23: Mortgage Broker – understand and originate loan products to people buying houses. Meticulous and lightning-fast customer service is the key differentiator here rather than financial skill or education level. We know several people making well into the six figures in this area.

24: Title Insurance Provider / closer / salesperson – a mysterious industry with a high profit margin.

25: Fixing up Your Own House – With design sense and construction skills, you can move into a junker, renovate it efficiently, and sell it. If you live there longer than 2 years, the profit is tax free in the US. Eliminates most of the hassle of running a professional contracting business with fussy customers. Works best in the more expensive property markets so you do need roomates or spouse to pay the mortgage while you do the work, unless you already have savings to live on.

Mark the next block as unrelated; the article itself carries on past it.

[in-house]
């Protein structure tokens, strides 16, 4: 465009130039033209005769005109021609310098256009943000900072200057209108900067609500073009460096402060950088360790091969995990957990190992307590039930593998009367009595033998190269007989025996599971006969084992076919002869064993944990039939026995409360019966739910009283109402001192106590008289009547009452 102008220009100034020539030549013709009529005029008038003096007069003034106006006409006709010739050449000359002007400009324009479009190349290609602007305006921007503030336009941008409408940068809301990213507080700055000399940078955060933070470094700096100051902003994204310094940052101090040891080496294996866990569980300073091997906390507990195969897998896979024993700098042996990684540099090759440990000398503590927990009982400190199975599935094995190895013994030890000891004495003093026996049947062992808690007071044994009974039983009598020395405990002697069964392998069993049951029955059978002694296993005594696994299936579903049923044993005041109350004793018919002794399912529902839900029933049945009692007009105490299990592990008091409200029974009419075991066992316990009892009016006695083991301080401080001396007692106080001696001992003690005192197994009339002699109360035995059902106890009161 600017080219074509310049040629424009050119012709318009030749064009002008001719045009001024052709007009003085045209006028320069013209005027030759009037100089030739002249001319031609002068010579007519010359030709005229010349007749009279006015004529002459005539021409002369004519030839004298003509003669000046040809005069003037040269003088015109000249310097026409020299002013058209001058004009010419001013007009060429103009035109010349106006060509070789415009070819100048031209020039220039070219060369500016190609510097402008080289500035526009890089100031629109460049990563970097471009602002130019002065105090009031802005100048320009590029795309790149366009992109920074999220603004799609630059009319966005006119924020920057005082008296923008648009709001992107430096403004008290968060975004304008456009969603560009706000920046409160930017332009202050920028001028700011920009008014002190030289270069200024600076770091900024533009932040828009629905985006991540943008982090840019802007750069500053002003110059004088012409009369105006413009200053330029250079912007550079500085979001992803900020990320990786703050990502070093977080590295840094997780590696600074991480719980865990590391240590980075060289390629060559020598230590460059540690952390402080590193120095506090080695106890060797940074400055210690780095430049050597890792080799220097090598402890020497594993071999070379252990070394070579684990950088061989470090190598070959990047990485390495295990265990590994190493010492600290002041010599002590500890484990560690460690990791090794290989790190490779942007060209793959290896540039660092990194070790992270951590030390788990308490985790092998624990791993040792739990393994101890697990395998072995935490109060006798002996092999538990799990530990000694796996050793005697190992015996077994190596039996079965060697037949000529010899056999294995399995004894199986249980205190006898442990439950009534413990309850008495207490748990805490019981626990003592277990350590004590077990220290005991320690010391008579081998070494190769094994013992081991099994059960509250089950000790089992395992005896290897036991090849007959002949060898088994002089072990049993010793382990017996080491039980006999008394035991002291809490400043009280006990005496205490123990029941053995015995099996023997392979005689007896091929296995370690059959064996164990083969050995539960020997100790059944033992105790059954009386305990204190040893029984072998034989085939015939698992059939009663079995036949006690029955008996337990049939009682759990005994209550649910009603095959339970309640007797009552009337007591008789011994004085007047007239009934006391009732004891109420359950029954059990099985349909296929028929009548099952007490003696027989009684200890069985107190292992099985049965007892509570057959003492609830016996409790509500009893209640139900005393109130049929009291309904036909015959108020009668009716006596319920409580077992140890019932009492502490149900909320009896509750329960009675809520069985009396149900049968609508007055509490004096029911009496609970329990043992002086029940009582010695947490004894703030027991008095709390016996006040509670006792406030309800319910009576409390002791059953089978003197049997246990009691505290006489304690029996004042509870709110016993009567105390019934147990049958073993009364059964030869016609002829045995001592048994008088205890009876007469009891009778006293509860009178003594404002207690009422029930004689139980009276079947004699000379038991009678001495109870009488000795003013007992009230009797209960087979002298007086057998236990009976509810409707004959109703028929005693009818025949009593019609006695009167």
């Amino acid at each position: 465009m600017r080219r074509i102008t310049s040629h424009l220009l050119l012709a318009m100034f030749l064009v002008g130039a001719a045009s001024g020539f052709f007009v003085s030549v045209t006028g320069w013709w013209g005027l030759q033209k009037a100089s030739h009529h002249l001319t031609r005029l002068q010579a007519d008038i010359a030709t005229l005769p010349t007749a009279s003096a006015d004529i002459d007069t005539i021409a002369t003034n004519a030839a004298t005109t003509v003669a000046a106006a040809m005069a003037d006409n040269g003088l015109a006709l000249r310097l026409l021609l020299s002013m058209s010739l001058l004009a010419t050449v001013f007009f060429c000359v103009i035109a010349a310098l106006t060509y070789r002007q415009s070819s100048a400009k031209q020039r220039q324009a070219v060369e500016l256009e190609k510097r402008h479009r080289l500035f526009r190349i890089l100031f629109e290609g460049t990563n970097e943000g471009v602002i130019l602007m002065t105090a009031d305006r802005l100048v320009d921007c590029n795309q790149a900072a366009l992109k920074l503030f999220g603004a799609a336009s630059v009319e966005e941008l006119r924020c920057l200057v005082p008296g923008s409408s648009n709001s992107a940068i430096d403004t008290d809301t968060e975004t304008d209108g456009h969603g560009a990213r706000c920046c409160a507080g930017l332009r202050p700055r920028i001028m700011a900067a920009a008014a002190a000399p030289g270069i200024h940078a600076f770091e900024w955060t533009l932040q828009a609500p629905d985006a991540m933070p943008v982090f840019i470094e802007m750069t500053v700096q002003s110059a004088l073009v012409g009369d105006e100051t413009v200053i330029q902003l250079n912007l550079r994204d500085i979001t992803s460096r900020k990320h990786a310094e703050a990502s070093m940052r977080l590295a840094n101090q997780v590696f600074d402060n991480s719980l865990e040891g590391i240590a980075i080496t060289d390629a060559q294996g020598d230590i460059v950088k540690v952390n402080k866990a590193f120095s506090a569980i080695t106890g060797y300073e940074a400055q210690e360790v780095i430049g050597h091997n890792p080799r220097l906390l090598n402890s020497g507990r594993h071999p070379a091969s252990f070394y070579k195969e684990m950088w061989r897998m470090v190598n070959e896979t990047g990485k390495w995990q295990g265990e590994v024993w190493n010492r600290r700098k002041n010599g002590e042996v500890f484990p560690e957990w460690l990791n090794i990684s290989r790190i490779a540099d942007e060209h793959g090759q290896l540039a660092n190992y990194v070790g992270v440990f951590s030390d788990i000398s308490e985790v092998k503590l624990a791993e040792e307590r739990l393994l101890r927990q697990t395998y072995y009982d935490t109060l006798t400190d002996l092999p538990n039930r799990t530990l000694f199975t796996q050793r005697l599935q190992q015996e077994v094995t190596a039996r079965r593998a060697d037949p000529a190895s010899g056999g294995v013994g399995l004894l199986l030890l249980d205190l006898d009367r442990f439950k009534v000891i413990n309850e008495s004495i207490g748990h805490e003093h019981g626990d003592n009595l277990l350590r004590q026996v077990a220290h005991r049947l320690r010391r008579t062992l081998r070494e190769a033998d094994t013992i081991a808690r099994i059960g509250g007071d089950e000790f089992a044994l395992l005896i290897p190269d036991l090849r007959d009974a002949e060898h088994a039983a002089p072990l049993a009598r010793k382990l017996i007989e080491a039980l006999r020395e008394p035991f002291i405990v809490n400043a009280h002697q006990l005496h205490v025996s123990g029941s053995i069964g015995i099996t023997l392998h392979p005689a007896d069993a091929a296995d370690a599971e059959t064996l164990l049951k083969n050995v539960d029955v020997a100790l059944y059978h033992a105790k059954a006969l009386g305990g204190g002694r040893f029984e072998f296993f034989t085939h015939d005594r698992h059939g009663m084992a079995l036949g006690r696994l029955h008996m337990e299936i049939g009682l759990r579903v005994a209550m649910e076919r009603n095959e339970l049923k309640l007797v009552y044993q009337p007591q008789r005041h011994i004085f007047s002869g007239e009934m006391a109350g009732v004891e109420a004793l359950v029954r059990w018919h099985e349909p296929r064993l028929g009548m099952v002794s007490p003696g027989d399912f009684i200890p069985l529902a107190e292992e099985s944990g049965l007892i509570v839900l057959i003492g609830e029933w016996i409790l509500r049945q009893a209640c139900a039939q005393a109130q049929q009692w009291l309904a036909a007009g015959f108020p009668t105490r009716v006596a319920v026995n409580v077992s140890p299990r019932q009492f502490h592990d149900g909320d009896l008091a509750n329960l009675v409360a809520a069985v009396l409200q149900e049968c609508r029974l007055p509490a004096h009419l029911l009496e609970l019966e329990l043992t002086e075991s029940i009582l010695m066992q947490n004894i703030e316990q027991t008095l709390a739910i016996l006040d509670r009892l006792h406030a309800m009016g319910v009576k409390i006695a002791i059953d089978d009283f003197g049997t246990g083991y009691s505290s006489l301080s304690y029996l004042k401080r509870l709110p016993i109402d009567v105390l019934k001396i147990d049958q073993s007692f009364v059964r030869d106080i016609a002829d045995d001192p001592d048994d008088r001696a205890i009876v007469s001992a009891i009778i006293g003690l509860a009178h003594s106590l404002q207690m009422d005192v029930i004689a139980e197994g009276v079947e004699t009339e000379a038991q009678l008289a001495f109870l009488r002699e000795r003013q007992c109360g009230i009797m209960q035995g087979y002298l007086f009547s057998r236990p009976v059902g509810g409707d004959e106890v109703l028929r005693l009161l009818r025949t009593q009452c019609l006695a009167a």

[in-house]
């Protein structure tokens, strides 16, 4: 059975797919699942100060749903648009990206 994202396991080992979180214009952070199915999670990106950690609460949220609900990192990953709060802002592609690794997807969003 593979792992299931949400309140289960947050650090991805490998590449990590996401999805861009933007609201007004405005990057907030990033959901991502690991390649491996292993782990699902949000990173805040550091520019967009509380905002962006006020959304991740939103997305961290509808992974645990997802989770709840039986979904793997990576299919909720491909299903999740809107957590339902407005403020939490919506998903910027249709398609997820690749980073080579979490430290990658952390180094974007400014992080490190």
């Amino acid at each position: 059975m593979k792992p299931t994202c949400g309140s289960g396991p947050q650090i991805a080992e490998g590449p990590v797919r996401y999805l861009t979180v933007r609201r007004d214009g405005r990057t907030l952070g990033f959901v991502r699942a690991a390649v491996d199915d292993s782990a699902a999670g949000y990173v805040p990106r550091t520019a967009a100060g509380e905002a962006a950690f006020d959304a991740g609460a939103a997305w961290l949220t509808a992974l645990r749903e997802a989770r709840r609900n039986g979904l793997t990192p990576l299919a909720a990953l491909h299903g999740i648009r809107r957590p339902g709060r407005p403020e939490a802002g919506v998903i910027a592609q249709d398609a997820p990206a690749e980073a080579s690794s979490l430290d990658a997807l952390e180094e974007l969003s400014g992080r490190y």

More Manual Jobs

26: Oil/Gas/Mining industry work – The energy boom in the US, Canada, Australia, and other places continues. In states with high demand, wages have risen far beyond average for people to run the equipment (and even higher for engineers and scientists able to run the overall operation). This story about the lad in Australia making $200,000 (and blowing it all) personifies the industry.

27: Wallpaper hanger – Sound antiquated? Think of hotels, what’s on most of their walls, and how often they renovate: From a reader: “I’ve been consistently pulling in anywhere between $400-$1000 per day for years now